The huge tail on this wrasse really gave it some power!

It was a beautiful fish with a great big paddle tail and weighed just under one and a half pounds. A few pictures and I quickly released it with a big smile on my face! I worked my way back along the wall bouncing the lure through the weed. I caught a few more coalfish before I saw the shoal suddenly erupt as a large cod smashed through the shoal launching itself clear of the water before belly flopping back with a mighty splash. Crazy, I nearly jumped out of my skin, I certainly wasn't expecting airborne cod! I tried a bit around where the fish had leapt but it wasn't interested ,so I decided to try the harbour mouth quickly before I had to leave. The moved yielded one more fish in the shape of a decent sized coalfish which are always a good tussle on the ultra light gear.

The biggest of the many coalfish caught, locally known as "Podleys"

I went home really pleased as not only had I caught a St Abbs ballan at last but I had also had a rather spectacular flounder session too! I cant wait to get back and do it all again!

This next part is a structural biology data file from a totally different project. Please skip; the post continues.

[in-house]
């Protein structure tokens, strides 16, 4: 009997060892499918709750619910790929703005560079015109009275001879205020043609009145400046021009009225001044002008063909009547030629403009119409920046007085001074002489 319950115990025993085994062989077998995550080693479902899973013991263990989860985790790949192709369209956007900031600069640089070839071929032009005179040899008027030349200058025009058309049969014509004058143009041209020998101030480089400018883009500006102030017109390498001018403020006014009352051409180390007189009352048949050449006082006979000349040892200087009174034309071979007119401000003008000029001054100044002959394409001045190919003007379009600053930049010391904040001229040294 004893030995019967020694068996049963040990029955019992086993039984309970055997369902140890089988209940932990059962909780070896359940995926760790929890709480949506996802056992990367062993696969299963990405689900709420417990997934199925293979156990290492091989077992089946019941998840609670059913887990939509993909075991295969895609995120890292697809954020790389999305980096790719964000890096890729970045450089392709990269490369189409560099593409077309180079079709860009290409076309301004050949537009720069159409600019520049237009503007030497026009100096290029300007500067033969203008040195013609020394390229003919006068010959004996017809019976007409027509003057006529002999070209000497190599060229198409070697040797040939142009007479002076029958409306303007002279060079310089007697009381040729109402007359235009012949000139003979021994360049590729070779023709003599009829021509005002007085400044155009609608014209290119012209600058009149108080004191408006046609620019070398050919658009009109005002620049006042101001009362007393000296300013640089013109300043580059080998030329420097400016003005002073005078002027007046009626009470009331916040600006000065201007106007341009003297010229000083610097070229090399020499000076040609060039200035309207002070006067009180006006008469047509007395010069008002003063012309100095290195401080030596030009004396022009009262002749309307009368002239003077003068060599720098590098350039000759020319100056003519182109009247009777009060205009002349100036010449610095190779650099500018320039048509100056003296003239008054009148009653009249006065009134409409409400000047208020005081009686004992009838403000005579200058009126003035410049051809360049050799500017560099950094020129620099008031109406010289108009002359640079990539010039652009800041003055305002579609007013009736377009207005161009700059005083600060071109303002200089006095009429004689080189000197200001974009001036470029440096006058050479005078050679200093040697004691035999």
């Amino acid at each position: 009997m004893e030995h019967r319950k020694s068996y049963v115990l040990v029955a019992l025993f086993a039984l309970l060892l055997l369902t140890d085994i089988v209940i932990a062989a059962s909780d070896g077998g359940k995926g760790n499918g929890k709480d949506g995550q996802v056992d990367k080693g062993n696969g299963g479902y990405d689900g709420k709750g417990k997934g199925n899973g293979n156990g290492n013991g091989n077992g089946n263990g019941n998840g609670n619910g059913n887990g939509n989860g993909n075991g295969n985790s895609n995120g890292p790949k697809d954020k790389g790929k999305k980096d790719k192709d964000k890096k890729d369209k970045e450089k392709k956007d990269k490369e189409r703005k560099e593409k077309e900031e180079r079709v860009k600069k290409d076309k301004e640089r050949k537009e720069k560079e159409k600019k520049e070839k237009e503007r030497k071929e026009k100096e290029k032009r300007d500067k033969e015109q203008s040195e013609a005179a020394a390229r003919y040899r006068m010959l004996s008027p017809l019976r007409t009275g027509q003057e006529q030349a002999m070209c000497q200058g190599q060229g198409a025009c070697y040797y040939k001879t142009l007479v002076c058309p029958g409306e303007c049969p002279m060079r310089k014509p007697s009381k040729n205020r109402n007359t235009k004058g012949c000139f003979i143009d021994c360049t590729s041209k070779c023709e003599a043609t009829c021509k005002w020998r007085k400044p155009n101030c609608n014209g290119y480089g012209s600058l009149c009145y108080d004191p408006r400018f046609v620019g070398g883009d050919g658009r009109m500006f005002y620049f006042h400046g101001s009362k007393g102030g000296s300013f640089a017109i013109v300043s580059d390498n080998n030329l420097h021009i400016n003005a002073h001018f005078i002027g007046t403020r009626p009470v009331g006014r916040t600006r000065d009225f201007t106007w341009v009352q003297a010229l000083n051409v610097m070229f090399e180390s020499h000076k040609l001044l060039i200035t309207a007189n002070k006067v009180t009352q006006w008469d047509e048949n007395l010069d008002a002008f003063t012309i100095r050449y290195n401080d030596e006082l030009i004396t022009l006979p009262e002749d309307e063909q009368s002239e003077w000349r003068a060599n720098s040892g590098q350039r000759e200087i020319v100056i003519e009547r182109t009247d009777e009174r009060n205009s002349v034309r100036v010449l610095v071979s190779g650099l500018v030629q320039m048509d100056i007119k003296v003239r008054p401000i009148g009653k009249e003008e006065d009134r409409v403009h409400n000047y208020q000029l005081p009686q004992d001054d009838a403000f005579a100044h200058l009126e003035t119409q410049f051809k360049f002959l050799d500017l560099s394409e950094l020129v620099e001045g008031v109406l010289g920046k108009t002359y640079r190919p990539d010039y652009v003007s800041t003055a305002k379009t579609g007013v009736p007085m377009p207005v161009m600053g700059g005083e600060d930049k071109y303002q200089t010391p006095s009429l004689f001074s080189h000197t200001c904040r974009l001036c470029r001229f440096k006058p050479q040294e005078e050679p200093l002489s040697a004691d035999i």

Tight lines, Schogsky.

Tuesday, 25 September 2012

St Abbs : Specimen flounder.

On Sat 15th Scott and I met up with our friend Frazerio who was keen to experiment with some more LRF. The conditions were good with clear skies and sunshine, all be it with a gusty offshore wind. We decided to head down to St Abbs harbour, hoping that the head and cliffs would offer a bit of shelter from the wind.

Never mind the obligatory buddy shot, look at the ground we were about to fish!